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BP Agrees To Fork Over Nearly $19B For Role In Gulf Oil Spill


Five years after a massive oil spill in the Gulf of Mexico, oil giant BP has agreed to pay nearly $19 billion in a settlement announced today by Gulf Coast states and the federal government. The deal pays for harm from BP's Gulf oil spill - the worst in U.S. history. NPR's Debbie Elliott has been covering the legal battle since that disaster and joins us now. Good morning.

DEBBIE ELLIOTT, BYLINE: Hi, good morning.

MONTAGNE: Now, let's just say that number again. I'll say it very accurate to what it is - $18.7 billion. That's a huge figure. What is it intended to cover?

ELLIOTT: You know, this covers - it's a global deal. It covers both lawsuits brought by state governments, local governments and the federal government. This comes, as we were awaiting, any day now a judgment from New Orleans federal judge Carl Barbier. He had already found that BP's gross negligence led to the disaster, and he was set to calculate Clean Water Act fines - a figure that could have topped $13.7 billion. So, this settlement is much higher than that because it also settles lawsuits that had been brought by Gulf Coast states - they had sued over economic and environmental harm - and money that BP would have to pay in the future to restore the Gulf ecosystem under a program called the Natural Resources Damage Assessment.

MONTAGNE: And it also comes, I gather, on top of lawsuits that Gulf - that BP has settled with individuals and businesses but all together, of course, that the Gulf was hit - the coast was hit with a - this massive spill, terribly. You covered the catastrophe. Can you remind us now of the impact?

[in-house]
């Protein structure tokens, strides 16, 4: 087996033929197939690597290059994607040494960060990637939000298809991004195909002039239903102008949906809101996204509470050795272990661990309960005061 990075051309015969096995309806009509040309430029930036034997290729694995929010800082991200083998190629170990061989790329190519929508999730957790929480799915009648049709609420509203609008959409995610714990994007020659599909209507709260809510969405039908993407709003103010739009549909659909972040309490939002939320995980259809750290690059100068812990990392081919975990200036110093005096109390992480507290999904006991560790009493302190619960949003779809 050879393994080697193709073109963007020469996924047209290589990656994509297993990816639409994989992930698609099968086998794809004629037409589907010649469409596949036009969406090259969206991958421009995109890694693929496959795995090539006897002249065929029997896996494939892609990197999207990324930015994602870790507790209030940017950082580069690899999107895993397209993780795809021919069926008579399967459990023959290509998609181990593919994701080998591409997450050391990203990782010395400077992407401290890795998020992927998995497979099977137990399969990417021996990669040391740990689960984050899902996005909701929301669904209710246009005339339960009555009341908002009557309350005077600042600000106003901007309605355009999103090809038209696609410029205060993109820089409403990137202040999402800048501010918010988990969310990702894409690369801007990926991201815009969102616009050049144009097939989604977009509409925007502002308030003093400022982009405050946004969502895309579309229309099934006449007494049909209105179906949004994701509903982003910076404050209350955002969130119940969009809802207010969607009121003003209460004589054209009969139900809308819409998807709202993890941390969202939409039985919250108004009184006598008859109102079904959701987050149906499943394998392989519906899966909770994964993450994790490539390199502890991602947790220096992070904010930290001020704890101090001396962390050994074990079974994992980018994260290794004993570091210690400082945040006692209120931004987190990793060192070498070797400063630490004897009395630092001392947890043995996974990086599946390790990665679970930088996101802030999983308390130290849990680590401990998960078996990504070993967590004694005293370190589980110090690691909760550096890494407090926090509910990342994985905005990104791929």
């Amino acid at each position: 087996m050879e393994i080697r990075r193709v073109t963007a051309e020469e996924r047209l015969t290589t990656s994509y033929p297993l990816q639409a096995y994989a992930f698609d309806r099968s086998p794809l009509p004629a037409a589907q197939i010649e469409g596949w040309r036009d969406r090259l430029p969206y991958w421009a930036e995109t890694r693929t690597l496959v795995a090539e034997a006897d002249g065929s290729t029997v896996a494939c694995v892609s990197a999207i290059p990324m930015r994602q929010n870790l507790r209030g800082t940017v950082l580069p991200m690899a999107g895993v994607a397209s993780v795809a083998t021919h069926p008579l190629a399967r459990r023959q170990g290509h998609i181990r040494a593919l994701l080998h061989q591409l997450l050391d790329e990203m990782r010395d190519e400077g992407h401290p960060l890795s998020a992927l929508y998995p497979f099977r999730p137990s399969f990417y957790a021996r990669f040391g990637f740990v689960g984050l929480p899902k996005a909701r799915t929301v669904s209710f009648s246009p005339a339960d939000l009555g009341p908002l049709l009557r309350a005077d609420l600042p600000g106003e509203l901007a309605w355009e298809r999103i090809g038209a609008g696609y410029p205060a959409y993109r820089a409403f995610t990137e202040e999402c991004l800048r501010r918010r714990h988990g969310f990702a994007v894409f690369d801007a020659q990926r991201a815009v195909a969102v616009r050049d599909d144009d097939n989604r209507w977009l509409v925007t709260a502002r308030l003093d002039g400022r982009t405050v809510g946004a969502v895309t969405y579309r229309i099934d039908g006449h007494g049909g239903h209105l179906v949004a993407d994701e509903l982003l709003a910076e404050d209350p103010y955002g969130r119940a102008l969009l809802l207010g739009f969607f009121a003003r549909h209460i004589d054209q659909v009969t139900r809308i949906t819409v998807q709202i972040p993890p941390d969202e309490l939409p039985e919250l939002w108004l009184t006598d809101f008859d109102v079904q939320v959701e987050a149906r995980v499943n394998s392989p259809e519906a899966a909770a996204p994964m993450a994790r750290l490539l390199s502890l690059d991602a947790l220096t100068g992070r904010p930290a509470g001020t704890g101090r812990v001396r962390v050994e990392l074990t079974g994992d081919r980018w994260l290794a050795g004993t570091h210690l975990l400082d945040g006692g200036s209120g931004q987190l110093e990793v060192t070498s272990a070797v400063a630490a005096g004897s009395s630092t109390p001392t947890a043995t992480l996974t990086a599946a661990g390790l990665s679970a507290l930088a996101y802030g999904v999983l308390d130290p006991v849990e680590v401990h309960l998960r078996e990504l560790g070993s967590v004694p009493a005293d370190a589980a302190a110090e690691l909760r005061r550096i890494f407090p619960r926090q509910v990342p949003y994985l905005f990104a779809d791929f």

ELLIOTT: Yeah, it was a April of 2010. The Deepwater Horizon oil rig exploded, 11 rig workers were immediately killed, the rig was on fire, it sunk. BP had this out of control well that was spewing oil into the Gulf of Mexico pretty much unchecked for about three months before BP engineers were able to figure out how to stop it. In the meantime, you know, oil hit beaches, covered birds - we remember the pictures of oiled pelicans from that time - affected sea life, wetlands for thousands of miles, really stretching from Texas to Florida. And the impacts, you know, still linger.

Scientists are still trying to determine the long-term consequences of this. Alabama Governor Robert Bentley today, talking about the deal, said, you know, we can never make up for the loss and hurt that was suffered by people during this spill. The economic hit was very severe along Gulf Coast beaches, but it's a good step toward making the Gulf Coast whole.

MONTAGNE: Well the - we've just run out of time here, Debbie, so we'll be hearing more about this later. Thanks very much.

ELLIOTT: Thank you.

MONTAGNE: NPR's Debbie Elliott speaking to us from Orange Beach, Ala. Transcript provided by NPR, Copyright NPR.

NPR National Correspondent Debbie Elliott can be heard telling stories from her native South. She covers the latest news and politics, and is attuned to the region's rich culture and history.
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